I often approach places at the end of the underground lines with scepticism, whether rightly so or not they just seem like far away places, not helped by their names. Cockfosters always gets a chuckle (I know immature), Morden obviously sounds like Mordor, Amersham out in zone 9 doesn’t seem like it could still count as London at all. However, when it comes to the much loved Victoria Line, I’ve been more open to find out what’s in store.
Brixton has been a weekend destination for a while, attracting hungry Londoners from far and wide, the food scene there just keeps getting better. It’s also south of the river, so given that I live that way it doesn’t seem so foreign (and I’ve definitely found myself there accidentally after missing the interchange at Stockwell). At the other end of the line, Walthamstow is emerging as the place to watch with some intriguing places to discover. Just 20 minutes from central London, home to a pretty quaint village (for zone 3!), it’s no surprise that new restaurants and cafes are finding homes there.
It got added to the 2017 wishlist and towards the end of January it made for the perfect Saturday afternoon trip out.
We started at the village, but not having used my camera for a while I totally forgot to take any pictures (oops!). Let’s just say the small street that makes up the centre of Walthamstow Village is possibly what you might expect, there’s a village hall, boutique shops, independent cafes and restaurants, and a cobbled street to amble around.
I’ve written about the Christopher’s Bracey’s neon light collections before and have wanted to see his main collection for a while now. To be honest, other than seeing some friends up in Walthamstow, I wasn’t really aware of any other reason to go until recently.
As soon as I stepped in I realised I should have come sooner. A million lights to look at and a rainbow of colours was guaranteed to be right up my street.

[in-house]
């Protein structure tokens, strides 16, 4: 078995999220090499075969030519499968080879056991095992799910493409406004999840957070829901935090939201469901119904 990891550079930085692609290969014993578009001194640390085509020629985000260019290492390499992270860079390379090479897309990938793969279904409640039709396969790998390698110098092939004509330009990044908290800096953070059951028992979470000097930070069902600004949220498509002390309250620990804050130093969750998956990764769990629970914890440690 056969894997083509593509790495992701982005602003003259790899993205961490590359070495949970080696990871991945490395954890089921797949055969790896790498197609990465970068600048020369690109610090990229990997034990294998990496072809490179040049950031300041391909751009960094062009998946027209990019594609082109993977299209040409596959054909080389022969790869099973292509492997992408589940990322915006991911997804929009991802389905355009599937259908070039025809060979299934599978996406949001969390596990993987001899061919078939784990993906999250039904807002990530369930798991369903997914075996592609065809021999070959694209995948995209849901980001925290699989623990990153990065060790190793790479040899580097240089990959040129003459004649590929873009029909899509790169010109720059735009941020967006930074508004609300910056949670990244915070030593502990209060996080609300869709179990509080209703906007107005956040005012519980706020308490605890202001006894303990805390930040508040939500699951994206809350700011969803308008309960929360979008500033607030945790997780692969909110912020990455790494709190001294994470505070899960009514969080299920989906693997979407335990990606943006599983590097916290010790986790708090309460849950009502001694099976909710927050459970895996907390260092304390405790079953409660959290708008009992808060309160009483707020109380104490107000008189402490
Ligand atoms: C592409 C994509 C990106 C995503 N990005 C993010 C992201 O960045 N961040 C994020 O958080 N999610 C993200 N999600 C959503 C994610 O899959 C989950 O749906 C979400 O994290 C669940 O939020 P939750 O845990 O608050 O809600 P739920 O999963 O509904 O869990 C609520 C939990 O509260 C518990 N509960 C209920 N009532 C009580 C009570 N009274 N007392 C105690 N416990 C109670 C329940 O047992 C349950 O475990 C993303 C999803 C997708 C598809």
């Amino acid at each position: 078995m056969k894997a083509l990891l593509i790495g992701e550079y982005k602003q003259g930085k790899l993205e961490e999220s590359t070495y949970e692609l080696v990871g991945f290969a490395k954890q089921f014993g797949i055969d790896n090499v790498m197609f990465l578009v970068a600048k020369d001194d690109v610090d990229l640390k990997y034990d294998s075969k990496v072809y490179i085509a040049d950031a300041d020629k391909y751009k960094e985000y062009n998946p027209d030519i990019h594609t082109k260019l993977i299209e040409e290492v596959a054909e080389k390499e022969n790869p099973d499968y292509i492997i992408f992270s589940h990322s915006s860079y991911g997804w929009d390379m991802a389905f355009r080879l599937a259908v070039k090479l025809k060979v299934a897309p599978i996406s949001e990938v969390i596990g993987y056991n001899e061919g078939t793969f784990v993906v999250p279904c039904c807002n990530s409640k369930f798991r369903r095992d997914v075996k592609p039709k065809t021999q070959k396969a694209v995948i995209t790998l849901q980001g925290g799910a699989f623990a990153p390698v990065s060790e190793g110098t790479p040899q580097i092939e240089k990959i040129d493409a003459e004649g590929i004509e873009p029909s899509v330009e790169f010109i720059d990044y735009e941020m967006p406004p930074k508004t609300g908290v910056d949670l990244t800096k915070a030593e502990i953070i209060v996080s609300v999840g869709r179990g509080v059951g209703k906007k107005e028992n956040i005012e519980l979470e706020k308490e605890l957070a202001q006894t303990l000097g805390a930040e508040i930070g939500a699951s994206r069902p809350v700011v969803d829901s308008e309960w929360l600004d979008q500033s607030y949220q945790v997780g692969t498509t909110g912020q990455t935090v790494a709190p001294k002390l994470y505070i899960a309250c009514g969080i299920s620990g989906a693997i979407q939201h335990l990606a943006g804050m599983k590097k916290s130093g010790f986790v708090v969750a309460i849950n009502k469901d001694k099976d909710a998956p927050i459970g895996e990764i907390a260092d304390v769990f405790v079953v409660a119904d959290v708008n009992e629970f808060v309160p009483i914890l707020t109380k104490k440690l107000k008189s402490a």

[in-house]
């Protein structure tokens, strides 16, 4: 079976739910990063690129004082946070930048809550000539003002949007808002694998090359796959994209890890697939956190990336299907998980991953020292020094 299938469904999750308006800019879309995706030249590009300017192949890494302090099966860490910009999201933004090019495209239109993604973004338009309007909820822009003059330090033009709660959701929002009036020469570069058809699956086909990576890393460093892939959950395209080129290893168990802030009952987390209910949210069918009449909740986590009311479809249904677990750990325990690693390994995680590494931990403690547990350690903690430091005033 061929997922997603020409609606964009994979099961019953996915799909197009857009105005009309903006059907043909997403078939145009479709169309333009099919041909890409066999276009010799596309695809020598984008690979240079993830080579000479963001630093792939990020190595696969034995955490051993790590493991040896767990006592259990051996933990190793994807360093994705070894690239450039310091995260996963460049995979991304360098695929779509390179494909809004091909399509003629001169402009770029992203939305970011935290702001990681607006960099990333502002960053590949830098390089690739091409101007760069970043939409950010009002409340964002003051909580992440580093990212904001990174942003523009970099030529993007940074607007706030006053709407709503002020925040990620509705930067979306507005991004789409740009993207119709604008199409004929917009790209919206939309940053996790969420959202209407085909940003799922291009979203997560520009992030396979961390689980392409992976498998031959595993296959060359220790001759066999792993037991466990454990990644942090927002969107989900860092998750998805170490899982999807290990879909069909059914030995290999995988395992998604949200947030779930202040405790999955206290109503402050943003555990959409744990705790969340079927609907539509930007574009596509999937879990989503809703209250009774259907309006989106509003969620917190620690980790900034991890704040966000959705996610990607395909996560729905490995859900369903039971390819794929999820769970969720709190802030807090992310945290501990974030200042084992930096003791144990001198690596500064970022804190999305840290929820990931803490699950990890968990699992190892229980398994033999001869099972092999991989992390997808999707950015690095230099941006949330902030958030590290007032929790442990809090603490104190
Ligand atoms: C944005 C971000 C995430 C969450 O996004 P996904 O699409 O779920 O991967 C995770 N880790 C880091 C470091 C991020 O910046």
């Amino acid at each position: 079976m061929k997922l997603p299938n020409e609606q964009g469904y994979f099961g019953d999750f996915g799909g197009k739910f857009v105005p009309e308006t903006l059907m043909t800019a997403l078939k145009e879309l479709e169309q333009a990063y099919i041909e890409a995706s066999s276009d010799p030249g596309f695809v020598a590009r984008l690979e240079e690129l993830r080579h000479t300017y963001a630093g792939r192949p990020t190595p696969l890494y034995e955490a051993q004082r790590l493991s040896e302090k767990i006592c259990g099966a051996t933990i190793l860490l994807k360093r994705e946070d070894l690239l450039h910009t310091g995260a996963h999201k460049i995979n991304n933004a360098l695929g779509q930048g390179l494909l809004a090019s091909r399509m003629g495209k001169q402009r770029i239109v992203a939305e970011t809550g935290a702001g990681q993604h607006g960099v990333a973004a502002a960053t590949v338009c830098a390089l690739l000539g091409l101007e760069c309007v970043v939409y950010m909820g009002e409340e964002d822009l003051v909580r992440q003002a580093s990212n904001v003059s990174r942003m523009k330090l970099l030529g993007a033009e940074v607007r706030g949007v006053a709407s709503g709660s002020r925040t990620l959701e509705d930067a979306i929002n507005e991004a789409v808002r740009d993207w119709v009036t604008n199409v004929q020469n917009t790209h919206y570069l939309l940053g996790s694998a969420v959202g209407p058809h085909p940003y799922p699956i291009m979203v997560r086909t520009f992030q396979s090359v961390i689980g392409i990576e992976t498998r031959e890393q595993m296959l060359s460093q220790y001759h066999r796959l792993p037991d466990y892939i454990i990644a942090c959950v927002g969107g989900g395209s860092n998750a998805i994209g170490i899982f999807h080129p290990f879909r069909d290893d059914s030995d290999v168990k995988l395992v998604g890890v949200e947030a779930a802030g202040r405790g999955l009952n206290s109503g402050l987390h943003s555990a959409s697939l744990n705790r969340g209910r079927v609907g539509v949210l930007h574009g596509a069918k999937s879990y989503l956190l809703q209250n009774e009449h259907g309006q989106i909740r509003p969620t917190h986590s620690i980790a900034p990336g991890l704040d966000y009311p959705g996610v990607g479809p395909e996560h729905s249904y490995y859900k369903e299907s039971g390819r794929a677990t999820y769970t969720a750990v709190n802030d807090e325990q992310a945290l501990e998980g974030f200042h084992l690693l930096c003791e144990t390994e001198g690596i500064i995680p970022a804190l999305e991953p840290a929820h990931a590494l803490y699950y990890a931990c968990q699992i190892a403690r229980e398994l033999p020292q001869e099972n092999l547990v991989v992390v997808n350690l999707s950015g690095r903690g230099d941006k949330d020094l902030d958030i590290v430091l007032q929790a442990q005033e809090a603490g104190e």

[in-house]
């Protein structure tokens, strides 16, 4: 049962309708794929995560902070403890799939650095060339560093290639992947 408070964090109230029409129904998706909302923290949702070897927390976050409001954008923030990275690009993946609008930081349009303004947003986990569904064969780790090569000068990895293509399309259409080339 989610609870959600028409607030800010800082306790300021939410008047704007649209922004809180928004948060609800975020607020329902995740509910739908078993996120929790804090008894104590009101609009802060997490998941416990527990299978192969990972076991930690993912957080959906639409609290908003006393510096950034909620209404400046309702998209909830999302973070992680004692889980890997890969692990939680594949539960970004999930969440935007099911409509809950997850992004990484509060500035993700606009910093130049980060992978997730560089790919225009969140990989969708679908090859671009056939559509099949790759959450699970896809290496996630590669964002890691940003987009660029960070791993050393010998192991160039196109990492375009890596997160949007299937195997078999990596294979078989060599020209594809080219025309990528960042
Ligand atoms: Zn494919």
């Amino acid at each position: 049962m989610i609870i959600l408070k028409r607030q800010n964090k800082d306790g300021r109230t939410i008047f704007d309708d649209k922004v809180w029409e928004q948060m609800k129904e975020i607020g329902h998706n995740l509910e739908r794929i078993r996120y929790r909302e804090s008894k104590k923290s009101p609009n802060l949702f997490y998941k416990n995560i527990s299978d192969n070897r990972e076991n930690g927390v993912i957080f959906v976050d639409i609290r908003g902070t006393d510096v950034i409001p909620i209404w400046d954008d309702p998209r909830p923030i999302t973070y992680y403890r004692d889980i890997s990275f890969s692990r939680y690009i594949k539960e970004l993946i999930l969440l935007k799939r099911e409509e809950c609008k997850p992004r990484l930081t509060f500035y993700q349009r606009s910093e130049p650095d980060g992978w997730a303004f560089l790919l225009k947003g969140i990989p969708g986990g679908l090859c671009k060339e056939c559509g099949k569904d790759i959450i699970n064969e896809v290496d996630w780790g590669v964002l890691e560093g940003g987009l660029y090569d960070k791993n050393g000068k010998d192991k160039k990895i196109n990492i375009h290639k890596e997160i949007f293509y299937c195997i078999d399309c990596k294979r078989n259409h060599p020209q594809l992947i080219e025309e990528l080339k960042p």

Chris Bracey was an artist in his own right and created many neon artworks. His collection of neon signs and sculptures at God’s Own Junkyard is one of the biggest outside America. It includes vintage fair and carnival signs, show promos and original pieces made on site.
Although no doubt extortionately expensive, it’s fun to try and find one you’d actually put up in your own home. This one was amongst my favourites.
I reckon it’d look quite cool in my dream kitchen.
After I’d had my intake of bright lights we went in search of lunch. Of course, I had somewhere in mind that wasn’t exactly nearby but at least it gave us chance to see a bit more of the area.
Tucked down a small street that forms the Georgian Village (which has tons of potential), it could easily be missed. But the attention to detail that has gone into this little cafe makes it something of a vintage experience to put on your own London wishlist.
From the vintage decor…
To dainty old-fashioned tea cups.
They’ve thought through every lovely detail.
I had one of the fruit teas and it was full of flavour.
The toasted sandwich was simple but delicious. Who doesn’t love a toastie with a bit of crispy melted cheese?
I checked the time and realised we’d spent a good few hours exploring already, but there was one more place I wanted to squeeze in before we went back south. The William Morris Gallery.
I did GCSEs in Art and Textiles and William Morris was often a subject of study. It was great to go back in time and appreciate his designs as a grown up with more of an interest in interior design.
His intricate designs that covered walls from floor to ceiling back then would have guaranteed William Morris as the Pinterest sensation of his day.
But if you’re not into art or textiles the once family home of the Morris family is equally beautiful.
The garden out back, which forms part of Lloyd Park, would be the perfect place to enjoy a picnic too. I’m certainly tempted to go back this summer.
Have you explored Walthamstow? Is there anywhere else we should visit on our next trip to the end of the Victoria Line?